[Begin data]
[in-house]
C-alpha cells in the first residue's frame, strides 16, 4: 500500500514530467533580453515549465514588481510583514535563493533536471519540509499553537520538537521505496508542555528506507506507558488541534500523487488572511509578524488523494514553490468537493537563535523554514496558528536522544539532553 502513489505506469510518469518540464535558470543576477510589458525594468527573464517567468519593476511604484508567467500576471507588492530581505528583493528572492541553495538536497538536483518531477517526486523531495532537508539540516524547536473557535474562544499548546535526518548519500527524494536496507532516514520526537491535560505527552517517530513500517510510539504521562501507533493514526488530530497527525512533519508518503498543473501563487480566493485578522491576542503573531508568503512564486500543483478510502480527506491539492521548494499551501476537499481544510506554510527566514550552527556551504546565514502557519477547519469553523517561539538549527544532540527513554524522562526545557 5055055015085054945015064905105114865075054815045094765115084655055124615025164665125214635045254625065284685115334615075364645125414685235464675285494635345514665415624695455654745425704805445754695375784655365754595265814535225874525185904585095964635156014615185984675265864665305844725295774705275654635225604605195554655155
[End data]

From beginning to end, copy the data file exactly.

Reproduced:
[in-house]
C-alpha cells in the first residue's frame, strides 16, 4: 500500500514530467533580453515549465514588481510583514535563493533536471519540509499553537520538537521505496508542555528506507506507558488541534500523487488572511509578524488523494514553490468537493537563535523554514496558528536522544539532553 502513489505506469510518469518540464535558470543576477510589458525594468527573464517567468519593476511604484508567467500576471507588492530581505528583493528572492541553495538536497538536483518531477517526486523531495532537508539540516524547536473557535474562544499548546535526518548519500527524494536496507532516514520526537491535560505527552517517530513500517510510539504521562501507533493514526488530530497527525512533519508518503498543473501563487480566493485578522491576542503573531508568503512564486500543483478510502480527506491539492521548494499551501476537499481544510506554510527566514550552527556551504546565514502557519477547519469553523517561539538549527544532540527513554524522562526545557 5055055015085054945015064905105114865075054815045094765115084655055124615025164665125214635045254625065284685115334615075364645125414685235464675285494635345514665415624695455654745425704805445754695375784655365754595265814535225874525185904585095964635156014615185984675265864665305844725295774705275654635225604605195554655155